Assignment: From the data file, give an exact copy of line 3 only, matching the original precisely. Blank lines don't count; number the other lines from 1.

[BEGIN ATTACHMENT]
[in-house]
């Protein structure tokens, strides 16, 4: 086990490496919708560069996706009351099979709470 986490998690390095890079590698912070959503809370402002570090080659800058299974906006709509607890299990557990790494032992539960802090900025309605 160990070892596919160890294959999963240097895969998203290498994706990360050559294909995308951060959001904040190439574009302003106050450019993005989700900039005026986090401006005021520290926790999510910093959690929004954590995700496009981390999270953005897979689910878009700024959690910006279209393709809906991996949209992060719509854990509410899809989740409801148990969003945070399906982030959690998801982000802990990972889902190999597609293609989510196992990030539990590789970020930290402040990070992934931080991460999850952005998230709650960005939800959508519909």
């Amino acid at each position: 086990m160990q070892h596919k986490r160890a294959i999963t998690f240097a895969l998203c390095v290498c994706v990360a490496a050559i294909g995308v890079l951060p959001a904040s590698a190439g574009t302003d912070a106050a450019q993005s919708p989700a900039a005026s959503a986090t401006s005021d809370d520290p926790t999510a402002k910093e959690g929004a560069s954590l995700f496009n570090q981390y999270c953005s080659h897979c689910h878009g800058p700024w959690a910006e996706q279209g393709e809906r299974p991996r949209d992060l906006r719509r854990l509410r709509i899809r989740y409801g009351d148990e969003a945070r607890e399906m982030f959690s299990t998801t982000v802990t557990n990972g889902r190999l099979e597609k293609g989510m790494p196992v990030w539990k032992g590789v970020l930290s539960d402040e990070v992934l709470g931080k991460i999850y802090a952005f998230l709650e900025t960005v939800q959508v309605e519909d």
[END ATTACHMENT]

């Amino acid at each position: 086990m160990q070892h596919k986490r160890a294959i999963t998690f240097a895969l998203c390095v290498c994706v990360a490496a050559i294909g995308v890079l951060p959001a904040s590698a190439g574009t302003d912070a106050a450019q993005s919708p989700a900039a005026s959503a986090t401006s005021d809370d520290p926790t999510a402002k910093e959690g929004a560069s954590l995700f496009n570090q981390y999270c953005s080659h897979c689910h878009g800058p700024w959690a910006e996706q279209g393709e809906r299974p991996r949209d992060l906006r719509r854990l509410r709509i899809r989740y409801g009351d148990e969003a945070r607890e399906m982030f959690s299990t998801t982000v802990t557990n990972g889902r190999l099979e597609k293609g989510m790494p196992v990030w539990k032992g590789v970020l930290s539960d402040e990070v992934l709470g931080k991460i999850y802090a952005f998230l709650e900025t960005v939800q959508v309605e519909d």